Babe Ruth, Jack Dempsey, Bobby Jones, and Bill Tilden were the legendary quartet of the “Golden Age of Sports” in the 1920s. They transformed their respective athletic disciplines and captured the imagination of a nation. The indisputable force behind the emergence of professional tennis as a popular and lucrative sport, Tilden’s on-court accomplishments are nothing short of staggering. The first American‑born player to win Wimbledon and a seven‑time winner of the U.S. singles championship, he was the number 1 ranked player for ten straight years.
A tall, flamboyant player with a striking appearance, Tilden didn’t just play; he performed with a singular style that separated him from other top athletes. Tilden was a showman off the court as well. He appeared in numerous comedies and dramas on both stage and screen and was a Renaissance man who wrote more than two dozen fiction and nonfiction books, including several successful tennis instructions books.
But Tilden had a secret—one he didn’t fully understand himself. After he left competitive tennis in the late 1940s, he faced a lurid fall from grace when he was arrested after an incident involving an underage boy in his car. Tilden served seven months in prison and later attempted to explain his questionable behavior to the public, only to be ostracized from the tennis circuit. Despite his glorious career in tennis, his final years were much constrained and lived amid considerable public shunning.
Tilden’s athletic accomplishments remain, as he is arguably the best American player ever. American Colossus is a thorough account of his life, bringing a much-needed look back at one of the world’s greatest athletes and a person whose story is as relevant as ever.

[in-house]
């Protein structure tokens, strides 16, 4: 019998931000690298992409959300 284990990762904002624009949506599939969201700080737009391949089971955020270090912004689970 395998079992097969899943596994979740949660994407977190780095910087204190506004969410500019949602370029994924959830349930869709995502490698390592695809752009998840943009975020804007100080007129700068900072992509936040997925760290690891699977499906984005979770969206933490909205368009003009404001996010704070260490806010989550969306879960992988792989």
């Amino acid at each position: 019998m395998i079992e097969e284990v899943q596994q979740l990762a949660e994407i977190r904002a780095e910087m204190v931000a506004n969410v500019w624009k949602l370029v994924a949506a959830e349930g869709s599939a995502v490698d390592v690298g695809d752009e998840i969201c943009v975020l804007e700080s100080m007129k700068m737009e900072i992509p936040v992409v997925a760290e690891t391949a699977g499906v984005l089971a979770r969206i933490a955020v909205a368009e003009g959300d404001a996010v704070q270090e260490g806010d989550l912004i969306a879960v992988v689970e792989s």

About the Author
Allen M. Hornblum is a former criminal justice administrator and college professor. He is the author of several books, including The Invisible Harry Gold: The Man Who Gave the Soviets the Atom Bomb and Acres of Skin: Human Experiments at Holmesburg Prison. John Newcombe is a former tennis great from Australia who won twenty-six Grand Slam championships, including singles titles in three Wimbledons, two U. S. Opens, and two Australian Opens.
"Even today, Tilden's case remains sensitive enough for his native Philadelphia to reject recent calls for a commemorative plaque. He has paid a high price for his late fall from grace, which prevents him from being acclaimed as a sporting legend on a par with Suzanne Lenglen and Rod Laver. . . . However you judge his colourful and complex story, Tilden remains the closest antecedent we have to Federer's miraculous longevity."—Simon Briggs, Telegraph
“Bill Tilden not only won tennis championships and unceasingly promoted the game, he also wrote books, performed in stage plays, loved classical music, and played bridge at a championship level. Catered to by European, Asian, and Hollywood royalty, Tilden was very much a Renaissance man, and his contributions are worthy of recognition and study.”—Manolo Santana, former Wimbledon tennis champion
“My family had no money for coaching so I learned tennis from Bill Tilden’s book and the backboard. In reading it more recently I have realized how brilliantly he described the modern game: he said the great baseline would beat the great serve-volleyer, the continental grip is a bad one for the forehand, and that one should hit topspin whenever an opponent comes to the net. He also suggested getting control of the point with groundstrokes and thus preparing the way to finish with a net attack.”—Allen Fox, former NCAA singles champion and college coach
“As a fellow Philadelphian, I grew up with Big Bill Tilden as the tennis player I dreamed of being one day. I never saw him play in his prime, but I heard everyone saying he was the best player in the world. Whether or not that is true will always be a matter of opinion, but he certainly led the way in making tennis the great sport it is today.”—Vic Seixas, oldest living Wimbledon champion